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Because these watches are both dive watches and military watches, this thread will appear in both the DWF and P/MWF here on WUS.

This will be half review, half comparison.

Today I will be reviewing and comparing the British Ministry of Defense (MOD) contract CWC (Cabot Watch Company) Royal Navy dive watch and the Canadian Department of Nation Defense (DND) contract Marathon SAR (Search and Rescue) dive watch.

Both watches are issued to the members of the British Armed Forces and Canadian Forces respectively to their appropriate branches. In the case of the English, this particular watch is issued to members of the British Royal Navy (RN), while in the case of the Canadians, the SAR is issued to Canadian Forces Search and Rescue Technicians; SAR TECHs are generally Air Force, however members of the Army and/or Navy may be attached to this group as needed.

First some specs:

CWC Royal Navy dive watch

ETA 2824-2 (unconfirmed)
40mm without crown (45mm with)
12mm thick
20mm lugs
Screw down crown and case back
Fixed bars
60 click unidirectional rotating bezel
Mineral crystal
Water resistant 300m

Marathon SAR

ETA 2824-2
39.5mm without crown (46 with)
13.55mm thick
20mm lugs
Screw down crown and case back
Shoulderless spring bars
120 click unidirectional rotating bezel
Sapphire crystal
Water resistant 300m

The comparison begins!

Case

Both cases are made from stainless steel. While the SAR has a fully brushed finish, the CWC has a mostly polished finish, with only the top of the case (not including bezel) being brushed. This difference includes the blank stainless chapter ring surrounding the dial; the SAR has a brushed ring, while the CWC's is polished to a mirror shine. In the case of the SAR, a fully brushed case and bezel creates a very uniform utilitarian look. Without anything being overly shiny, it definitely emits a 'tool watch' vibe. I almost feel like I don't need to take care of it, because it's not shiny. The CWC's brush and polish combo gives it a very 'dress watch' look. I find myself trying to keep the shiny surfaces shiny.

Lugs:

The SAR has spring bars instead of the CWC's fixed bars. This has its advantages and disadvantages. While it's very nice to be able to quickly switch from rubber to steel to nylon to leather, spring bars can and do fail. Marathon's stock spring bars are shoulderless, and the bar itself is flush with the lugs. This gives it more strength, however it will never match the strength of fixed bars. CWC's fixed bars are extremely tough, and are essentially fail proof, however your choice in straps are somewhat limited. Any 20mm one piece nylon strap (NATO or 2/4 ring ZULU) or open-ended leather strap will work with the CWC, however it will not accept rubber, bracelets, 2 piece ZULUs, or close-ended leather due to the fixed bars.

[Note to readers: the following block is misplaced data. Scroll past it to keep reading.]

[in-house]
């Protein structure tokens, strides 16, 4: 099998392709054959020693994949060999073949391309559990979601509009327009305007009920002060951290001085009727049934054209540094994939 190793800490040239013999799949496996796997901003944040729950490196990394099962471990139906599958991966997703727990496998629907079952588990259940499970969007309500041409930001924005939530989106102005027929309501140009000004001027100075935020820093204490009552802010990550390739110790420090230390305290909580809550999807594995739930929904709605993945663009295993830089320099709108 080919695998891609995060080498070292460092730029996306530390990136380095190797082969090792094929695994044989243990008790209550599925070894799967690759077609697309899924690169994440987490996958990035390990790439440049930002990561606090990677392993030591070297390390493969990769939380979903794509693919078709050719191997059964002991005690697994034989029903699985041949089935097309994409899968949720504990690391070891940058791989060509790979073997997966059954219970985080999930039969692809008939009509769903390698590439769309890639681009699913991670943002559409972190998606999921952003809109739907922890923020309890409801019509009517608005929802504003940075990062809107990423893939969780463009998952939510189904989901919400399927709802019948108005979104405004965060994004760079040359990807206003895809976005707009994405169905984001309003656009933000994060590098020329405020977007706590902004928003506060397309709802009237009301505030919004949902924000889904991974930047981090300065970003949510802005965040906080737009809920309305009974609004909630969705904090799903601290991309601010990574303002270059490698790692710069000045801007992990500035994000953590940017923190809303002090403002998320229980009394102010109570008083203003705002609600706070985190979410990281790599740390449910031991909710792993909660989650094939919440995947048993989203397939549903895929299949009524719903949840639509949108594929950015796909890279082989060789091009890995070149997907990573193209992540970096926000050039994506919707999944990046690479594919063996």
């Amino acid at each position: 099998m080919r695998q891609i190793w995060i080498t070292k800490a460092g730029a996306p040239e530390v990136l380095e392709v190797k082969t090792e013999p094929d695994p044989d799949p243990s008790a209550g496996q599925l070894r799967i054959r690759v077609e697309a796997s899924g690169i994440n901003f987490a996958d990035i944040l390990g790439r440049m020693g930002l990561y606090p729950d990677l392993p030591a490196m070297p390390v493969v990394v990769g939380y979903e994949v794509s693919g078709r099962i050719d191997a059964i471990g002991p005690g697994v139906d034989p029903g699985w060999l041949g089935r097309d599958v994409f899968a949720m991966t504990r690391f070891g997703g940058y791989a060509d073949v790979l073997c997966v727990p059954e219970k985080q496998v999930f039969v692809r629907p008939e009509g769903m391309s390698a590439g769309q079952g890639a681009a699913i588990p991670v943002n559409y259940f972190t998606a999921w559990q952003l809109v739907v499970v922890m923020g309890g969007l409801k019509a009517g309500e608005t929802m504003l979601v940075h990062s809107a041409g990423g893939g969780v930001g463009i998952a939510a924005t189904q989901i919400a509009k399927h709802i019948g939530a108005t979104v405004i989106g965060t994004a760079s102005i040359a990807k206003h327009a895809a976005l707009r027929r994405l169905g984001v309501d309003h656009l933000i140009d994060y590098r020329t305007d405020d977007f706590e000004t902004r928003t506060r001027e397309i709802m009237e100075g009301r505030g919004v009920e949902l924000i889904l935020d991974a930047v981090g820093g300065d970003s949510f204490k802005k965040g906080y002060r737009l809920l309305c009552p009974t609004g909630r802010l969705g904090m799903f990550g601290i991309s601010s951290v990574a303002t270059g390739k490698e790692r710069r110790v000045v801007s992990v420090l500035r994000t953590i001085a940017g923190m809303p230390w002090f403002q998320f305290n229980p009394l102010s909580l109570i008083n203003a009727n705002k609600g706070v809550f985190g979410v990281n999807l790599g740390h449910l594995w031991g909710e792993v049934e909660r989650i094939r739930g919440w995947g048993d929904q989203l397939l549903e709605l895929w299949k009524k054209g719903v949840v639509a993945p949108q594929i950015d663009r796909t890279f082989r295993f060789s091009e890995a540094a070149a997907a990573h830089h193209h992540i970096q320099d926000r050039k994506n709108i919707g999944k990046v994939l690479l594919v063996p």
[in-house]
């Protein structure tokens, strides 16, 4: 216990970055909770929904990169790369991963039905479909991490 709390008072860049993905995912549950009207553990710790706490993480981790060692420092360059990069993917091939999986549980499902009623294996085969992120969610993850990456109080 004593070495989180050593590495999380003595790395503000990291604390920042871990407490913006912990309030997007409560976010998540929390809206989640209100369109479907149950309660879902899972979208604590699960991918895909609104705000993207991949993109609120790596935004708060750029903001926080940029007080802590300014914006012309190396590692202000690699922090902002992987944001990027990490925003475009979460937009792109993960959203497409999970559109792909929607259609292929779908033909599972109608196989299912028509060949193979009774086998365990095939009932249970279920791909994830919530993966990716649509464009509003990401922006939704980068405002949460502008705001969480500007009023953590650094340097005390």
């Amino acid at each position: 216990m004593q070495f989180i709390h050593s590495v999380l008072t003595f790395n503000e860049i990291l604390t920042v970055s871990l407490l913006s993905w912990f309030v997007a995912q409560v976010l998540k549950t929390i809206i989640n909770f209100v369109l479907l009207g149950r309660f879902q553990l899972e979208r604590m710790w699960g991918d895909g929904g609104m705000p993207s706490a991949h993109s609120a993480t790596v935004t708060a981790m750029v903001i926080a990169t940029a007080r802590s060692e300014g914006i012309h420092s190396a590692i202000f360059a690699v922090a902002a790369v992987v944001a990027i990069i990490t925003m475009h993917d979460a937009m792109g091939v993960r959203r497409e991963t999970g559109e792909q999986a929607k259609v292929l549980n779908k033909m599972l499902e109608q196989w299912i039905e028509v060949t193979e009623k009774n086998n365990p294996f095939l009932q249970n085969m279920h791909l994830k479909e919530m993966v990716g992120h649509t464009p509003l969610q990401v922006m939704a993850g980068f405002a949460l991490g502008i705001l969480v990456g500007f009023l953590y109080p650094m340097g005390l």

Case back:

Both screw down case backs feature full military markings. However only the CWC features a historical marking: the Broad Arrow. This arrow has been in use within British culture to identify property belonging to the Monarch or government for hundreds of years, and is still in use today.

Crown:

Both crowns screw down. While the SAR's crown screws down securely after two turns, the CWC's crown needs only half to one full turn to secure. Both are extremely smooth, however I have found that the CWC crown screws down very easily with a little pressure, while you may need to fiddle for a second to line up the threads on the SAR before it screws down. The CWC's crown is straight knurled, while the SAR is cross hatched. I have found that the SAR's crown is much easier to manipulate both wet and dry.

Bezel:

The SAR wins hands-down in this case. The thickness of the bezel coupled with the deep notches creates an excellent gripping surface. The 120 click action is also buttery smooth; tight enough not to adjust accidentaly, but loose enough to manipulate without hassle. CWC's bezel while aesthetically amazing, is flawed. I have found that it is too thin, and the jimping is cut too shallow. And while I generally prefer a 60 click bezel, this one is very tight. This tightness coupled with the poor gripping surface makes for a useless bezel in my books.

The chapter rings on these bezel rings are nearly identical, with all minute markings present in addition to thicker minute markings at 5, 15, 25, 35, 45 and 55, and the numbers 10, 20, 30, 40 and 50 appropriately placed. Both chapters feature a triangle at the 12 o'clock position. The SAR has a fully lumed triangle, while the CWC has a tritium painted lume dot in the triangle.